Sumner notes the emergence of video conferencing, remote witness interviews and non-key witness depositions conducted by video platforms, and other technologies are changing the face of business in dramatic and, for Sumner Schick clients, in faster and more affordable timeframes. The old way of doing business is dead or dying, especially in commercial litigation. Before the pandemic, the firm’s attorneys would fly all over the country to witness interviews and take depositions and defend depositions and argue hearings. Sumner considers that way of doing business a dead end. He understood quickly that clients want and deserve the best service, but they are no longer willing to pay for someone else’s overhead to acquire it. What put him and his firm on the cutting edge was his willingness to adapt to change.
The firm’s managerial style is as progressive as everything else. They focus on productivity, but within an extremely laid-back atmosphere. Attorneys are treated as professionals who have proven themselves capable of producing success reliably.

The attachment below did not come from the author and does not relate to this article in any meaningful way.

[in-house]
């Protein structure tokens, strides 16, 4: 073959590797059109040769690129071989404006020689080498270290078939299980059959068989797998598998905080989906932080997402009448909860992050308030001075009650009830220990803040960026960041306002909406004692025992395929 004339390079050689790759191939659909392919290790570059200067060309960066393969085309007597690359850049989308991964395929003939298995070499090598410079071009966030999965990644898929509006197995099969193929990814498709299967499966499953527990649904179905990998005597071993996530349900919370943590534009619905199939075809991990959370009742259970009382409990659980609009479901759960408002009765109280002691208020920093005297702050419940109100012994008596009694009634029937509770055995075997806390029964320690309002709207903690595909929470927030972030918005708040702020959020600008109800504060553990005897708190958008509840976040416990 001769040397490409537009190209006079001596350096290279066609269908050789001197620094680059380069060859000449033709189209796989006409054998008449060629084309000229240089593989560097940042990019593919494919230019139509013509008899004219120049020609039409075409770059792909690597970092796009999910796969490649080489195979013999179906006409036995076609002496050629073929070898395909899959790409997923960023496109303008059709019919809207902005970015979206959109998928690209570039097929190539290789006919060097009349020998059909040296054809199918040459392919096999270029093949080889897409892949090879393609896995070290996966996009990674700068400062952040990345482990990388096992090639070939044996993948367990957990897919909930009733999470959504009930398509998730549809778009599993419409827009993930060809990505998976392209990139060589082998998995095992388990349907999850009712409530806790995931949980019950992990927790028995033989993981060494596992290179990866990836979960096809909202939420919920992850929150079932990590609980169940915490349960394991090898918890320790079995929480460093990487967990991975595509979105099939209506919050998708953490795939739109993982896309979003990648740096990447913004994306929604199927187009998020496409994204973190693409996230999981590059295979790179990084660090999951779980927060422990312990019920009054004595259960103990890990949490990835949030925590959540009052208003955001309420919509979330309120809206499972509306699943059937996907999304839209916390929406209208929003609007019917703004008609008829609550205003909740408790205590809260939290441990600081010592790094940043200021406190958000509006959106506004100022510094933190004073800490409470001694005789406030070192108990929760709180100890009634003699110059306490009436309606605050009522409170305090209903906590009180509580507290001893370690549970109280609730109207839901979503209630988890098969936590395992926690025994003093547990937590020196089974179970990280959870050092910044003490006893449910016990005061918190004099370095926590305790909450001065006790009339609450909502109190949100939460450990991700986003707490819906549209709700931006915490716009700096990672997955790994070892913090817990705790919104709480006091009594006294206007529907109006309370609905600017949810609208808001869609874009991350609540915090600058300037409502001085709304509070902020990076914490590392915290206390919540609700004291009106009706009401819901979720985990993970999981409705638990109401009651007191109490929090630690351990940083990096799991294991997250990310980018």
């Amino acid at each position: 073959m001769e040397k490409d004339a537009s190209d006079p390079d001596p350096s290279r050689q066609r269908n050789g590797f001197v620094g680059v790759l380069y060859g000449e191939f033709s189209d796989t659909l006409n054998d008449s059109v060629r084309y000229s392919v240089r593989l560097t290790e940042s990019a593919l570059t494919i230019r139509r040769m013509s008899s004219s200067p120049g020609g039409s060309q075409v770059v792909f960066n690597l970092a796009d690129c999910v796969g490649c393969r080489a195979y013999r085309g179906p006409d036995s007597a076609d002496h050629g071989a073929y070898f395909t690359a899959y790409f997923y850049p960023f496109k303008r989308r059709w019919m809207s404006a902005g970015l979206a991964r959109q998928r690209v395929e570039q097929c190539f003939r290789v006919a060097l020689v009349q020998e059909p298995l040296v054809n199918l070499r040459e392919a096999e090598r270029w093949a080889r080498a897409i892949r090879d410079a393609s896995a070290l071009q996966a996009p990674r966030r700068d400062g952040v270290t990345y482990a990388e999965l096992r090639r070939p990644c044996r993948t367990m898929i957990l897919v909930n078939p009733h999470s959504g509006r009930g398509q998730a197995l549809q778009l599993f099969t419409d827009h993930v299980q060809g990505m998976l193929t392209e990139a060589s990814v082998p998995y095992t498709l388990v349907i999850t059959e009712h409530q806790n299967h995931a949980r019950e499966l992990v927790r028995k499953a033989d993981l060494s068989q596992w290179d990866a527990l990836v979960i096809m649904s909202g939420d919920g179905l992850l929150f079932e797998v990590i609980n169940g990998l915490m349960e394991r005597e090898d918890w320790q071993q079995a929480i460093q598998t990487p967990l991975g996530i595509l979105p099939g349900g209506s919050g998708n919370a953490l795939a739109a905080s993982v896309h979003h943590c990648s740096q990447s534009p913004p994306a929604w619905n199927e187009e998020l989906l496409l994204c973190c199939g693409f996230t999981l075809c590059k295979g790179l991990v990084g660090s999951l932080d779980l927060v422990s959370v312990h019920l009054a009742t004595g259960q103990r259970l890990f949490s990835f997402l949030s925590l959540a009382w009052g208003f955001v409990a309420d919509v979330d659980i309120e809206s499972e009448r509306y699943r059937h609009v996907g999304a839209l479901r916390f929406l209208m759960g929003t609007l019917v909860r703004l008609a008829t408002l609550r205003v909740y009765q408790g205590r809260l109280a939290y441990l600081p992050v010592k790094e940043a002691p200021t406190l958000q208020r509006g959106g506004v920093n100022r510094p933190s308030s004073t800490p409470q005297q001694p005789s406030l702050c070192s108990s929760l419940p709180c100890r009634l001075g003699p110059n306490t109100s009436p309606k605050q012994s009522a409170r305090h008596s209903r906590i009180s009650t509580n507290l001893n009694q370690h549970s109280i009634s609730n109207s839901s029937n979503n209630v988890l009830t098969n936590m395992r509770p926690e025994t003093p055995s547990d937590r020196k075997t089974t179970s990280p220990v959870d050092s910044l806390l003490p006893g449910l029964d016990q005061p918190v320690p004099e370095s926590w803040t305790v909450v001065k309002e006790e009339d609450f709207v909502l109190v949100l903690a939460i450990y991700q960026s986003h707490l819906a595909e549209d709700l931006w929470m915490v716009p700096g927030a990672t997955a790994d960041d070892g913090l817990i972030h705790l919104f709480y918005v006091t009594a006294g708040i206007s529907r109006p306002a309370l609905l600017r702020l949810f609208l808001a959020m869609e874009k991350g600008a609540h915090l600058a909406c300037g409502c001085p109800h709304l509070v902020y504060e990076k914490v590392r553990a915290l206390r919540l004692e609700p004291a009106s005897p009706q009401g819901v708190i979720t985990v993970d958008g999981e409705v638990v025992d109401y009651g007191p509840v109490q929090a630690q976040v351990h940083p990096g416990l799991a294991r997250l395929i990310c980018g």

“I tell people who join us, ‘You went to law school, you worked hard, you earned that degree.’ We respect everyone up here and we treat them like the professionals they are. It’s a very macro managerial style. But again, we don’t have to micro-manage because the people at our firm all carry their weight. It’s such a collaborative environment that we almost know what the other person is thinking and that everyone knows their role,” Sumner says.
Attorneys from larger firms joining Sumner Schick say they enjoy being just a lawyer again. They embrace not having to attend unnecessary and sometimes repetitive committee meetings and having to deal with an awkward bureaucracy on a daily basis. Sumner says, “I think our firm’s edge is our tremendous experience in major litigation, and the ability to be flexible and nimble responding to client needs. I’ve actually had one of our biggest corporate clients say to me, ‘You guys are the only firm that gets back to us this quickly.’ Our philosophy is simple – we get the best clients by finding, hiring and inspiring the best attorneys. We let our lawyers be lawyers.”